LUMINOSITY CURVE: A graph plotted by taking luminosity along y-axis and wavelength along x-axis. This graph shows the relative luminosity of various wavelengths of light. In scotopic vision, maximum luminosity is observed at 507 nm (blue – green) and in photopic vision, maximum luminosity is observed at 550 nm (yellow – green).


This shift of spectral sensitivity towards longer wavelength is known as Purkinje shift.


This phenomenon can be observed by looking at red and blue flowers in a garden in the evening. When light is still present, both of them appear bright. But, as light fades, the red flower appears dark, while the blue flower appears to be coloured.







The sensitivity of the eye to a flash of light varies with the wavelength of the light. The color of light depends upon its wavelength and the visible spectrum extends from 397 – 750 nm (VIBGYOR). Beyond this range, the photoreceptors are not stimulated. The normal human eye can detect almost all the gradations of colour as many as 160. This means that the retina can detect differences of about 3 nm.


1.       PRIMARY COLOURS: Red, Green and Blue are primary (1o) colours. These are called primary because, by mixing them in suitable proportions, any desired colour can be obtained.

2.       SECONDARY COLOURS: Mixing any two 1o colours will give rise to secondary (2o) colours. Red + yellow = orange; yellow + blue = green and blue + red = purple.

3.       TERTIARY COLOURS: Mixing the 1o colours with their adjacent 2o colours results in six tertiary (3o) hues. Red-orange, yellow-orange, yellow-green, blue-green, blue-purple and red-purple.

4.       COMPLEMENTARY COLOURS: These are any two colors that are directly opposite each other on the color wheel and provide maximum contrast, such as red and green, yellow and blue, etc.

5.       ANALOGOUS COLOURS: These are any three colors that are side-by-side on the color wheel, such as yellow, yellow-green, and green.






When talking about mixing of two or more colours that in turn produce a different colour sensation, it should be kept in mind that, only wavelengths of the colours mix with each other. Colour paints or colour pigments do not mix in the same manner. E.g.: Yellow + blue light = white light, but, yellow + blue paint = green paint. This is because, blue paint absorbs all light except blue and a little green and yellow paint absorbs all light except yellow and a little green, so we see green paint. This is true for all coloured substances that we see.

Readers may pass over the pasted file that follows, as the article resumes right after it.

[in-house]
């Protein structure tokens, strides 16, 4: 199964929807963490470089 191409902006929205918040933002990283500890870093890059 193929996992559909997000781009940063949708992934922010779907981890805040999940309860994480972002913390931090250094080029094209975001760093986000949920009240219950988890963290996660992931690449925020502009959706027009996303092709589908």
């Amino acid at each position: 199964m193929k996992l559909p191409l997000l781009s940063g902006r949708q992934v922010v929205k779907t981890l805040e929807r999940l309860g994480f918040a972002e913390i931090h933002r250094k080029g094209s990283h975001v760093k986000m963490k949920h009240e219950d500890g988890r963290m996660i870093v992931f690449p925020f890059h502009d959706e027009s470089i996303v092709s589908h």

Mixing of wavelength is additive, while mixing of paints or pigments is subtractive.


The red paint absorbs the green and blue light, but it reflects the red light, which is what we end up seeing. Similarly, the green paint absorbs the red and blue light and reflects the green, while the blue paint absorbs the red and green and reflects the blue. The white paint reflects all of the colors and the black paint absorbs them all, which means that black is really an absence of any color.


When we look at the grass, what we actually see are the colors it didn't absorb. We could say that grass is green because that's the color that it reflects for us to see, or we could say that grass is both blue and red because those are the colors it absorbs.


This explains why mixing paints are different from mixing light. If we start off with two tins of paint – say cyan and yellow – and shine white light at them, then each of the paints absorbs some of the colors from the white light and reflects others. If we now mix the two paints together, they each continue to absorb the same colors that they did before, so we end up seeing whichever colors neither of them absorbed, which is green in this case. This is why we say mixing paints is subtractive, because the more paints we mix together, the greater the number of colors the combination subtracts from the white light.